In a Post-Trump Bay Area, Millennials Build a Wall of Empathy

Tamilla Mirzoyeva didn't know how to help.

She'd seen how Donald Trump's campaign rhetoric against Mexicans, African Americans, women and others had divided the country and spurred racist and xenophobic harassment after his election win. As one who immigrated from Azerbaijan, a majority Muslim country, when she was 12, she was especially shaken by Trump's promise of a Muslim registry or watch-list.

And so, with friends, Mirzoyeva, 28, took a cue from a subway project in New York and brought Post-Its and Sharpies to BART stations at 16th and Mission, 24th and Mission and Montgomery Street. On walls and lampposts, they put up a few notes of their own, leaving behind a box of stickies and pens in case others wanted to join the public conversation.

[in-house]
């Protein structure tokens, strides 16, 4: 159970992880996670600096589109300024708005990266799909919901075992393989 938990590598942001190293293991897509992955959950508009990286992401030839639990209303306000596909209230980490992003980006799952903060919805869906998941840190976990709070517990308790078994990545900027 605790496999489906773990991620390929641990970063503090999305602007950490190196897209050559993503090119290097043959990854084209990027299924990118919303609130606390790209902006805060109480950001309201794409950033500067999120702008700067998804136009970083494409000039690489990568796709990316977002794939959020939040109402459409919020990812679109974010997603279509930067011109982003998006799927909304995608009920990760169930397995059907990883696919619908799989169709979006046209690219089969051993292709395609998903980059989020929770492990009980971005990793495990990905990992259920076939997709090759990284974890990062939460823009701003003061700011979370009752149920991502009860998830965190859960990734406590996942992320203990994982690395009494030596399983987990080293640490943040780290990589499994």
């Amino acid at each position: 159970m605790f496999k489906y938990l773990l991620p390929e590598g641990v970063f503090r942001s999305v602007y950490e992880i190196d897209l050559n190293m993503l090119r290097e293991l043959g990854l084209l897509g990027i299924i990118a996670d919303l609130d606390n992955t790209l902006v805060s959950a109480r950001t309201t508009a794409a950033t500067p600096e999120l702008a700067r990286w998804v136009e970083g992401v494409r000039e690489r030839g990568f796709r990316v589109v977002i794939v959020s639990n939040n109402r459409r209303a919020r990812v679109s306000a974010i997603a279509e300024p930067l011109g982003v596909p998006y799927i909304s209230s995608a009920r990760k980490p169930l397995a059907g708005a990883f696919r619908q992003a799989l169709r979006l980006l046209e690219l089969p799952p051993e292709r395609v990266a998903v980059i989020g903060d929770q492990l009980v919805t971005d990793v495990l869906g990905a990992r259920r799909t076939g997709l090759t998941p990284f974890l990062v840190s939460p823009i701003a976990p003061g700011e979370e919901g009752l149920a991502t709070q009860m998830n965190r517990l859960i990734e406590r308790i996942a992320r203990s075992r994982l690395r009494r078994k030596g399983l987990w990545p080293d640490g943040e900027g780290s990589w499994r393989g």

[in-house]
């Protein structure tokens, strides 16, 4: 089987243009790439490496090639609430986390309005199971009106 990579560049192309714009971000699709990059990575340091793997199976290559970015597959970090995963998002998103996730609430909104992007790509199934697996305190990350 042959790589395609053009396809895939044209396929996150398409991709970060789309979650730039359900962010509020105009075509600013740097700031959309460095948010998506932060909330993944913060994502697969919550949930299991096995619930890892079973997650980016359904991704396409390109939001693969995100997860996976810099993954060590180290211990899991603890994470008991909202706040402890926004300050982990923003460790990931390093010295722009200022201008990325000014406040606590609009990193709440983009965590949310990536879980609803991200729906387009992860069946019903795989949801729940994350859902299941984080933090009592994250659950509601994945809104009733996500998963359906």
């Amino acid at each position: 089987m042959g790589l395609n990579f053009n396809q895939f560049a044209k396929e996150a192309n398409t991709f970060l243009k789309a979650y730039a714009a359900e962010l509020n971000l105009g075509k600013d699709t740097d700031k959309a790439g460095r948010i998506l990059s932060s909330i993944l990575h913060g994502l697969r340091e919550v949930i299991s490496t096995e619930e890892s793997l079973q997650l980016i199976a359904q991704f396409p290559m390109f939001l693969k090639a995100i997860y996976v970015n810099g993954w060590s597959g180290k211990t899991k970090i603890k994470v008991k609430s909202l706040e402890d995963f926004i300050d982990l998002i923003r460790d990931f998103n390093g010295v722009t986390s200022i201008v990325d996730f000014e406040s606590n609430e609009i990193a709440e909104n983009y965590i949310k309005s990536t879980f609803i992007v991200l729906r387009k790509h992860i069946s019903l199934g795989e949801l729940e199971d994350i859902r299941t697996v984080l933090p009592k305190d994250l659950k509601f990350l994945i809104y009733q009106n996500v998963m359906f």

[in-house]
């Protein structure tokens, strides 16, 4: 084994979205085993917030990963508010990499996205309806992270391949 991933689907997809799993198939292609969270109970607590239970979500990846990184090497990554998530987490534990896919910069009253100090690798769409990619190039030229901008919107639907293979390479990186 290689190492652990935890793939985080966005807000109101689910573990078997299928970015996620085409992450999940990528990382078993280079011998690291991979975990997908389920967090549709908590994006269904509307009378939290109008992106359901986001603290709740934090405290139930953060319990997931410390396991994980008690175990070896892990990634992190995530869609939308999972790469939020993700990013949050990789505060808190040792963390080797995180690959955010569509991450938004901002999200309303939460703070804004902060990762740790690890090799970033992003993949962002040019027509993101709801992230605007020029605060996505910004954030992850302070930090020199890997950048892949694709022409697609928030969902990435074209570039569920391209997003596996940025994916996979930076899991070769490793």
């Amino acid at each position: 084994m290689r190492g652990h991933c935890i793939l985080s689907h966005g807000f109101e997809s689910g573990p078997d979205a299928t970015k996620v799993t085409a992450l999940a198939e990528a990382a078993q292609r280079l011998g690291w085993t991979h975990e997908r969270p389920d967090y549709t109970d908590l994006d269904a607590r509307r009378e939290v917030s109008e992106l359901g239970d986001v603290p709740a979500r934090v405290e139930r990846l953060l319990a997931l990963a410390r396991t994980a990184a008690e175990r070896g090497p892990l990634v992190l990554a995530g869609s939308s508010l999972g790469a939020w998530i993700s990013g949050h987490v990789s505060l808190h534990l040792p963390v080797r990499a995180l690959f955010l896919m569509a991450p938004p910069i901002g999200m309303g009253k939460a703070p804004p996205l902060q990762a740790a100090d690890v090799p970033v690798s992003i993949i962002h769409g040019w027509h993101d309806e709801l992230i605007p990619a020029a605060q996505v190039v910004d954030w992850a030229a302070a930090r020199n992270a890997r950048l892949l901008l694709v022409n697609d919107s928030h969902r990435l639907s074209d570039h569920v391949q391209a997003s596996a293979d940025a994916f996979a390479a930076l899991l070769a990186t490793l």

Needless to say, people did. What was intended as a one-day event quickly ballooned, and the "Wall of Empathy" project continued for five  days.

While the Post-Its won't last in public forever, Mirzoyeva's public-art collective is chronicling each and every note on Instagram. And this won't be the last San Francisco sees of acts like this: the collective promises additional upcoming "radical acts of public art to counter the 'Trump effect.'"

Sponsored

As one of the notes at 16th and Mission says: "The work starts now."

Q.Logo.Break

Volume
KQED Live
Live Stream
LATEST NEWSCAST
KQED
NPR
Live Stream information currently unavailable.
Share
LATEST NEWSCAST
KQED
NPR
KQED Live

Live Stream

Live Stream information currently unavailable.